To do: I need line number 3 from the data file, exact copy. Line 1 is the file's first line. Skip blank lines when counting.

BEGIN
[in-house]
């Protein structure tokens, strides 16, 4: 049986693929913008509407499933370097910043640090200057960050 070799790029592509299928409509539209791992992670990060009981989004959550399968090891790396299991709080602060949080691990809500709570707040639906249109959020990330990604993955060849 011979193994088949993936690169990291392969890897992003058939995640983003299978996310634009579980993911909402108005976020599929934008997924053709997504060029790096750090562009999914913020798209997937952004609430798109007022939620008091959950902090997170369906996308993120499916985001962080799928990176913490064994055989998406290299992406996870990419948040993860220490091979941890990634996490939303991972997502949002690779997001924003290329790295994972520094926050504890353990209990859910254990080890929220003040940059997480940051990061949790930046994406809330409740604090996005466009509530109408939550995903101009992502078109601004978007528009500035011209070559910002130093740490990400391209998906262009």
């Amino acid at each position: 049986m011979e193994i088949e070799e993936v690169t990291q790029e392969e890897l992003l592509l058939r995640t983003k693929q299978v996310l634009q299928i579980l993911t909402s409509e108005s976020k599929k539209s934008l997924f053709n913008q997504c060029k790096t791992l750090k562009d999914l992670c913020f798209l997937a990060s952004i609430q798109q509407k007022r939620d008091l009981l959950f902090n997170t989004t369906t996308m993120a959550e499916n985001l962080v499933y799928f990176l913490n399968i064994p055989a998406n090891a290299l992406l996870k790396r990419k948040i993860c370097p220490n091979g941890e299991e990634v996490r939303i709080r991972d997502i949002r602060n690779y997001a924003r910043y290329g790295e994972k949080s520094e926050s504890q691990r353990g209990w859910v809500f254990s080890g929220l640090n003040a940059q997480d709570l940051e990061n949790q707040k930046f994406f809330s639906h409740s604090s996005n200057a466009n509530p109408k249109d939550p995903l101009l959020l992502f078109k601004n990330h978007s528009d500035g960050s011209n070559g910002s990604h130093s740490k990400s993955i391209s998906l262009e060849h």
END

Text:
């Amino acid at each position: 049986m011979e193994i088949e070799e993936v690169t990291q790029e392969e890897l992003l592509l058939r995640t983003k693929q299978v996310l634009q299928i579980l993911t909402s409509e108005s976020k599929k539209s934008l997924f053709n913008q997504c060029k790096t791992l750090k562009d999914l992670c913020f798209l997937a990060s952004i609430q798109q509407k007022r939620d008091l009981l959950f902090n997170t989004t369906t996308m993120a959550e499916n985001l962080v499933y799928f990176l913490n399968i064994p055989a998406n090891a290299l992406l996870k790396r990419k948040i993860c370097p220490n091979g941890e299991e990634v996490r939303i709080r991972d997502i949002r602060n690779y997001a924003r910043y290329g790295e994972k949080s520094e926050s504890q691990r353990g209990w859910v809500f254990s080890g929220l640090n003040a940059q997480d709570l940051e990061n949790q707040k930046f994406f809330s639906h409740s604090s996005n200057a466009n509530p109408k249109d939550p995903l101009l959020l992502f078109k601004n990330h978007s528009d500035g960050s011209n070559g910002s990604h130093s740490k990400s993955i391209s998906l262009e060849h």